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Now is the time for big splake at Navajo Lake in Southern Utah
This is an archived article that was published on sltrib.com in 2013, and information in the article may be outdated. It is provided only for personal research purposes and may not be reprinted.

UDWR fisheries biologist Michael Hadley sent in another excellent report about fishing in southern Utah. If Navajo Lake is not on you must-fish list it should be. Here's his report.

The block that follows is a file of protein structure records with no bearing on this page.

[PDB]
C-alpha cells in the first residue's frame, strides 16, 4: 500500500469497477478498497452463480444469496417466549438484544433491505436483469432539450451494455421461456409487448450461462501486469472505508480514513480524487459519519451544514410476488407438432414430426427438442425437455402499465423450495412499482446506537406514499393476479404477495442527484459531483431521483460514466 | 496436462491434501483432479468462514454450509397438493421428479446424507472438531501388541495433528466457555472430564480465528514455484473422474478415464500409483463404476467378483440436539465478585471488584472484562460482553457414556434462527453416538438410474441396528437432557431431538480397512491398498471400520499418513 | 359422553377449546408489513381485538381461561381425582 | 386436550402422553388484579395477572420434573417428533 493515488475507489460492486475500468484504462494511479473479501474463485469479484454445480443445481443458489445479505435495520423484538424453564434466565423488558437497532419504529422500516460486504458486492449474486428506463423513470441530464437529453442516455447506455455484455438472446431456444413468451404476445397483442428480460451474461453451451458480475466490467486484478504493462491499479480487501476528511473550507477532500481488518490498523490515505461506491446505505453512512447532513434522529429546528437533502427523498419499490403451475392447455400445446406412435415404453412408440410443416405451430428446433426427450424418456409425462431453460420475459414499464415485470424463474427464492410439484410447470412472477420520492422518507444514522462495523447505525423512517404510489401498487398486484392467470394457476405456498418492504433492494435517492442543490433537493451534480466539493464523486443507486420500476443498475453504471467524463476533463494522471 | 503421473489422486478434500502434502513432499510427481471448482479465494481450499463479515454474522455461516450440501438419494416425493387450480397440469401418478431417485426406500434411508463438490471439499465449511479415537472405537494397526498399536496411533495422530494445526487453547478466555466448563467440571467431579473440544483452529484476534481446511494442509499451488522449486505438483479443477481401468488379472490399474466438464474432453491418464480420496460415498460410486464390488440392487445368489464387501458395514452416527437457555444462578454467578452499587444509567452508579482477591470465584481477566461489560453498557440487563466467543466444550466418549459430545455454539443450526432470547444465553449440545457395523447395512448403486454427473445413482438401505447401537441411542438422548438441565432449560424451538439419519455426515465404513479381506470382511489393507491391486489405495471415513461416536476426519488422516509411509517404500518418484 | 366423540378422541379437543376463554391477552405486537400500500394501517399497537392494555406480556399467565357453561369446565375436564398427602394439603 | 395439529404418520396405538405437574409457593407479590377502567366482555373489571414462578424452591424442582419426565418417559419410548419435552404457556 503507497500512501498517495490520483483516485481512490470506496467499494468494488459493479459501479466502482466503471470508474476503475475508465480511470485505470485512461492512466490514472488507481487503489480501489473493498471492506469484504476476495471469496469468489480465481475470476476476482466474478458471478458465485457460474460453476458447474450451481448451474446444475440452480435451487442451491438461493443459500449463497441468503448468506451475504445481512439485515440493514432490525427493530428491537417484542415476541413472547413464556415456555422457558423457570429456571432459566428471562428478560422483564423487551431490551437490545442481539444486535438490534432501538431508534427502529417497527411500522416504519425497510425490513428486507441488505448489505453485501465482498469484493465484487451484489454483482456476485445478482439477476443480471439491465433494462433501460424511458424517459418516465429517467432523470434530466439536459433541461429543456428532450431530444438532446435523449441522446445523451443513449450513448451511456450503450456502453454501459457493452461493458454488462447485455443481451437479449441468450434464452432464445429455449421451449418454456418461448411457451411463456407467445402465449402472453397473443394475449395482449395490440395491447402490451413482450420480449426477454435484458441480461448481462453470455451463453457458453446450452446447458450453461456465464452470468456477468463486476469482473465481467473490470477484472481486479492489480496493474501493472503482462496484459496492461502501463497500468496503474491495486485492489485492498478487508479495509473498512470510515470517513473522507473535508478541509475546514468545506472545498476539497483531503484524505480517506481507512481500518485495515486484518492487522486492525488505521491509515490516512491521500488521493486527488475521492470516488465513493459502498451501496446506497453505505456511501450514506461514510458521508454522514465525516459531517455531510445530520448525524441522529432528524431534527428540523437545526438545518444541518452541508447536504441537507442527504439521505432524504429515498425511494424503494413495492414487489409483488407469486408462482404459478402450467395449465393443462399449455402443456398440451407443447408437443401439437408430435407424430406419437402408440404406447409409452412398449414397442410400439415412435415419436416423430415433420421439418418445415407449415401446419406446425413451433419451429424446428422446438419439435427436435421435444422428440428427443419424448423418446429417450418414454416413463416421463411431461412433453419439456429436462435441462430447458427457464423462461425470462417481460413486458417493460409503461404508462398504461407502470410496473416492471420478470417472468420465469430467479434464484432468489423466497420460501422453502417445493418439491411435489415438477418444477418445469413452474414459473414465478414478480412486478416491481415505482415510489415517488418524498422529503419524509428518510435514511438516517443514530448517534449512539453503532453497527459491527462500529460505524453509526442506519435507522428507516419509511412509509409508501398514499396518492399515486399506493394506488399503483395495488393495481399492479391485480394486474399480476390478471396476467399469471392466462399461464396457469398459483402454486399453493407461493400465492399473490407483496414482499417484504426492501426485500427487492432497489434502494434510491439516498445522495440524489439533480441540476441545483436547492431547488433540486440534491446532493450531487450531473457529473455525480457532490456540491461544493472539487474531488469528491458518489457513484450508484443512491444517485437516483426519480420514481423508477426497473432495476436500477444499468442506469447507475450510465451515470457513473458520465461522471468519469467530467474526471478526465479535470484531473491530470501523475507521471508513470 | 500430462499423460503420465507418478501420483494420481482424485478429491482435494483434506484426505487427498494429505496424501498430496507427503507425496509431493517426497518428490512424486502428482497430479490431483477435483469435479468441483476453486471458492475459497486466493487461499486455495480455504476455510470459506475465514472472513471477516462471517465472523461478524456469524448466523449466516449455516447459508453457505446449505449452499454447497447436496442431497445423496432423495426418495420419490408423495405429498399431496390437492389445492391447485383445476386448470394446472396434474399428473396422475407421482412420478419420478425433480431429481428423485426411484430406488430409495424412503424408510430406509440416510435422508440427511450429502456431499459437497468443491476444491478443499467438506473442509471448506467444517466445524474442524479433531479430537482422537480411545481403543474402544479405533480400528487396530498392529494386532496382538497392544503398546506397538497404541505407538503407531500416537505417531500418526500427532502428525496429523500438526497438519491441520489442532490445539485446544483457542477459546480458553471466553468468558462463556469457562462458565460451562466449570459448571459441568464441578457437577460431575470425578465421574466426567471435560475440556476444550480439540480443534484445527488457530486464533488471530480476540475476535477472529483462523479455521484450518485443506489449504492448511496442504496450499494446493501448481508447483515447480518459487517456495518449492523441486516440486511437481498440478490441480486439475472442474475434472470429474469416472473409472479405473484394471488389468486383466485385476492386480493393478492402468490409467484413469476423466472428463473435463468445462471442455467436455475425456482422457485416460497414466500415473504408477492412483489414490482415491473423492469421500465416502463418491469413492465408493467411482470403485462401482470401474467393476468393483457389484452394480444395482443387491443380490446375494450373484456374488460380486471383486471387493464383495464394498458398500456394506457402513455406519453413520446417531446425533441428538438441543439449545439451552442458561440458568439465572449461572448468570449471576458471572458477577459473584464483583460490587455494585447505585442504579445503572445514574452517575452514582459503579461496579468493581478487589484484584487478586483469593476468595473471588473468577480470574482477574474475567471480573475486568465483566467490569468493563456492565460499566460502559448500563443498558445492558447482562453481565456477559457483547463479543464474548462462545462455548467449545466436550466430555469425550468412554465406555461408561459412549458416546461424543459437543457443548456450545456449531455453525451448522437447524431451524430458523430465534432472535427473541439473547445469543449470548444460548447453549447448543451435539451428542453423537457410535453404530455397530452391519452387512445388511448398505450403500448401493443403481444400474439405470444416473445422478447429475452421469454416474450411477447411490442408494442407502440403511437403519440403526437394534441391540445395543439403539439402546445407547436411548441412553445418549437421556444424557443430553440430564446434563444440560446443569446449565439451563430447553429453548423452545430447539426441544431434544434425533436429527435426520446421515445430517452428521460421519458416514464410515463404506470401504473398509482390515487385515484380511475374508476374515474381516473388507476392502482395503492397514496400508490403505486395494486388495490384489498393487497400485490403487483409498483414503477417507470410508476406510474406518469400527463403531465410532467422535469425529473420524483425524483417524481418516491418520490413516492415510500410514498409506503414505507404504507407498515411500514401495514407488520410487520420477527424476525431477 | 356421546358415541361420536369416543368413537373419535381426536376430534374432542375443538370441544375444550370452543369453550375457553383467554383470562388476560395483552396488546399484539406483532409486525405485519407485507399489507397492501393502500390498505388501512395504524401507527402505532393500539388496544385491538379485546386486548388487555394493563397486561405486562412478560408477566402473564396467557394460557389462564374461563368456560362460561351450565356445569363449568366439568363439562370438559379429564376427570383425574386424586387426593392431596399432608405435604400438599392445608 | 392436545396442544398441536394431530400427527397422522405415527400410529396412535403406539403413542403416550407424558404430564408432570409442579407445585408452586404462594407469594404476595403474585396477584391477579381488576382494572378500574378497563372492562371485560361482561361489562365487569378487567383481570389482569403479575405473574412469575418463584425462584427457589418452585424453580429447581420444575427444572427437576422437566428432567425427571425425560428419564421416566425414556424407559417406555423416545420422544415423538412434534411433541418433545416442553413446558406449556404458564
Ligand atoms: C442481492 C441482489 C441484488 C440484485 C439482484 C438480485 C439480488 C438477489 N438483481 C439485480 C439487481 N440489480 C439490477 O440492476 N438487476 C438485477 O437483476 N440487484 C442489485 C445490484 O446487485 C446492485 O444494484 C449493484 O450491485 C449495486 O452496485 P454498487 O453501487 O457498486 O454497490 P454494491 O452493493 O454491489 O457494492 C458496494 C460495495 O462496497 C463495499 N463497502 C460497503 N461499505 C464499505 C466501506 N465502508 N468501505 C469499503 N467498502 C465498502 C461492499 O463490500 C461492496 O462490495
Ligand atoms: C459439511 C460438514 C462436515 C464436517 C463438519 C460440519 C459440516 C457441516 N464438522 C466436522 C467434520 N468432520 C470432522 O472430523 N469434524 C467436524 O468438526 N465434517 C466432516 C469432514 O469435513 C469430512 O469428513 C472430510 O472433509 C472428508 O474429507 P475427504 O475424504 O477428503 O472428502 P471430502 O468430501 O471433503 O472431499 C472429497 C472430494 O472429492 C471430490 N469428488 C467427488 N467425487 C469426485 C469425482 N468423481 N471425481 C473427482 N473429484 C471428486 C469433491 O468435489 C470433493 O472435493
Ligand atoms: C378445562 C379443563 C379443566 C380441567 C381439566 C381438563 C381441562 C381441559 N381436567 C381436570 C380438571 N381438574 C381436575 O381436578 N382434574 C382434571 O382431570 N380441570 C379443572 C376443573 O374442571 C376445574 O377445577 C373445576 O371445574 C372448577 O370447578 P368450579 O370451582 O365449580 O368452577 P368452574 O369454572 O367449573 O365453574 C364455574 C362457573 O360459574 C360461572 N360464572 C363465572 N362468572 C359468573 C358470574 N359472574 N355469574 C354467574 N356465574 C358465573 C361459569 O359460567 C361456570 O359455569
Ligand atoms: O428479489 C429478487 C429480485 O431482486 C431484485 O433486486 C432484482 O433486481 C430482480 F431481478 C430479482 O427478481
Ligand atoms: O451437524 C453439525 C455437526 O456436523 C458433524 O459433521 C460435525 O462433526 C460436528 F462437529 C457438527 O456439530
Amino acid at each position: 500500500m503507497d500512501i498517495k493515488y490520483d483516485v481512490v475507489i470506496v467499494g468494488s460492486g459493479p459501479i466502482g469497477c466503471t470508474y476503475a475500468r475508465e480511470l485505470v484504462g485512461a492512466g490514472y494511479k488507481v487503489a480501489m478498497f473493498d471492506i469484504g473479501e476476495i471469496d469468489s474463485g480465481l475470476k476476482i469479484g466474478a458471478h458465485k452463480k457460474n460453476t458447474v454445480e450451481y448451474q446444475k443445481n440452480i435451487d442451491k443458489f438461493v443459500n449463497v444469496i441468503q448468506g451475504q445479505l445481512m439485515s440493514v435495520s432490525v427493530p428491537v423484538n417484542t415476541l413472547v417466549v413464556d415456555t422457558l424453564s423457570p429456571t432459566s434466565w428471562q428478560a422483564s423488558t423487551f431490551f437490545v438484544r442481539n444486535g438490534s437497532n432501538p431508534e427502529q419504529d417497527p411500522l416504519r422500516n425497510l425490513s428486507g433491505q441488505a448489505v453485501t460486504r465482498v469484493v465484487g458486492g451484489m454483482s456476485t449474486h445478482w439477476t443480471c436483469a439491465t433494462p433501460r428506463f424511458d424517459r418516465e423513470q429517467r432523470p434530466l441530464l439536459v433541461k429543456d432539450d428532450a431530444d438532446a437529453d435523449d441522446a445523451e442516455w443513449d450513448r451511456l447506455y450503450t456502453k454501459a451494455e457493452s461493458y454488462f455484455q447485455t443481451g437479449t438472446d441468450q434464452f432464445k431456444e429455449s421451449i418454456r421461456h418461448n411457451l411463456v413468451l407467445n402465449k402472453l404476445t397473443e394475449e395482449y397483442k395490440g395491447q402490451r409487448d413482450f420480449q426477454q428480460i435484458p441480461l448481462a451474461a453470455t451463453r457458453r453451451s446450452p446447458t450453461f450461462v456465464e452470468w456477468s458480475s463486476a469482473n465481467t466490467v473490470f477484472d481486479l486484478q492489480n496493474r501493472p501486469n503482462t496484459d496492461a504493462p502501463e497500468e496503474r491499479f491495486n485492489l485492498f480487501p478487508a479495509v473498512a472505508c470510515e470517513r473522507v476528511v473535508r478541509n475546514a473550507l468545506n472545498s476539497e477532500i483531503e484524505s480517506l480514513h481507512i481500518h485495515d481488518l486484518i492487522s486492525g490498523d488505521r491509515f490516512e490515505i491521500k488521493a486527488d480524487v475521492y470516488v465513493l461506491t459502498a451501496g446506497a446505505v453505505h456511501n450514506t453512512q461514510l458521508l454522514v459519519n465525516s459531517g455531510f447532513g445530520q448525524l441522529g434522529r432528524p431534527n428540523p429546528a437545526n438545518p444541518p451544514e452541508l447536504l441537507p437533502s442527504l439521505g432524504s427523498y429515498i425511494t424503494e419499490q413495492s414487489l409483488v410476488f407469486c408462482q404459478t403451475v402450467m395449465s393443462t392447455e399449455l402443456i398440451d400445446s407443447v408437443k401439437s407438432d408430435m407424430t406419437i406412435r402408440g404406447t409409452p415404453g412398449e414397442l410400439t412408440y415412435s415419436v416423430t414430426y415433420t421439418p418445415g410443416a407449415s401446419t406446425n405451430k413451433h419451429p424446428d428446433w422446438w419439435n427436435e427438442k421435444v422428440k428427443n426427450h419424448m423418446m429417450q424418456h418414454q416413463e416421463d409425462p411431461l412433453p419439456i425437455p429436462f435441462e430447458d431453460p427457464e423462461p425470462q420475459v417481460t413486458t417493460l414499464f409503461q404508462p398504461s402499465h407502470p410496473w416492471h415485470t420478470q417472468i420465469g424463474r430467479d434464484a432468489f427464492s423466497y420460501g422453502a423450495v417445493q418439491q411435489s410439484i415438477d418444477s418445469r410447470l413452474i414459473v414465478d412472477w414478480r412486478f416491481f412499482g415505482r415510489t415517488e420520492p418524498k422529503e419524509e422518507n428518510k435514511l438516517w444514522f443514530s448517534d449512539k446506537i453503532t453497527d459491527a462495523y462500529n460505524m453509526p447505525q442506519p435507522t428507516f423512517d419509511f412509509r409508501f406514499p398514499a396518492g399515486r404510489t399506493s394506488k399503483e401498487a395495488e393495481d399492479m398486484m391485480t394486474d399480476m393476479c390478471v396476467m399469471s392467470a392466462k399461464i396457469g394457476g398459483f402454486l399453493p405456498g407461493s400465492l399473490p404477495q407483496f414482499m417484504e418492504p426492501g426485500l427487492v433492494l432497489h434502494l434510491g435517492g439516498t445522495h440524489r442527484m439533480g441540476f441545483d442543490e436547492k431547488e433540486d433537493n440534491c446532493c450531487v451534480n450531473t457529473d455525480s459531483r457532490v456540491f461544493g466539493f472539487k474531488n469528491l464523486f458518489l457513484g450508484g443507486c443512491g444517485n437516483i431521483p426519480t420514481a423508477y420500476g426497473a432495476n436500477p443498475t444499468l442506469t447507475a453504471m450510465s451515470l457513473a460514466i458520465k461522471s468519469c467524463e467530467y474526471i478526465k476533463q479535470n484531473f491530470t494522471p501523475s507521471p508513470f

The ice has come off Navajo Lake east of Cedar City in southern Utah. Access is good and, yes, there is some water left. In fact, the water level is rising about two inches per day thanks to snow melt. Over the weekend Richard Hepworth, Stan Beckstrom, and others reported fast fishing for splake. Lots of fish in the 16- to 20-inch range are being caught, as well as a few exceeding 5 pounds. This is the simplest form of fishing you can do. All you need is a rod, a hook, and a few night crawlers. First, use the night crawlers to catch a couple of Utah chubs. Then, cut the chubs into golf ball-size pieces and use those for bait. When fishing for splake in the spring look for deep areas in the lake that transition into warm, shallow areas (this is where the chubs are hanging out). Hook the pieces of chub meat (called "cut bait") on a large hook (size 4 or bigger), making sure to pierce the skin so that the bait stays on the hook. The bait should provide enough weight to cast with; if you feel like you need to cast further, add a sliding weight so the fish doesn't feel resistance when it picks up the bait. Throw out your bait and wait. Move your bait a little occasionally as splake will frequently bite after they see movement. If you don't get any bites, move to another spot. This technique can work well at any lake that contains predatory trout, including splake, tiger, brown, or Bear Lake cutthroat trout. The best fishing at Navajo Lake is right now: you only have a few weeks before splake will get tough to catch. Look for the rainbow trout fishing to pick up around Memorial Day. Utah Division of Wildlife Resources fish biologist Stan Beckstrom shows off a big splake, estimated at over five pounds, that he recently caught from shore at Navajo Lake.

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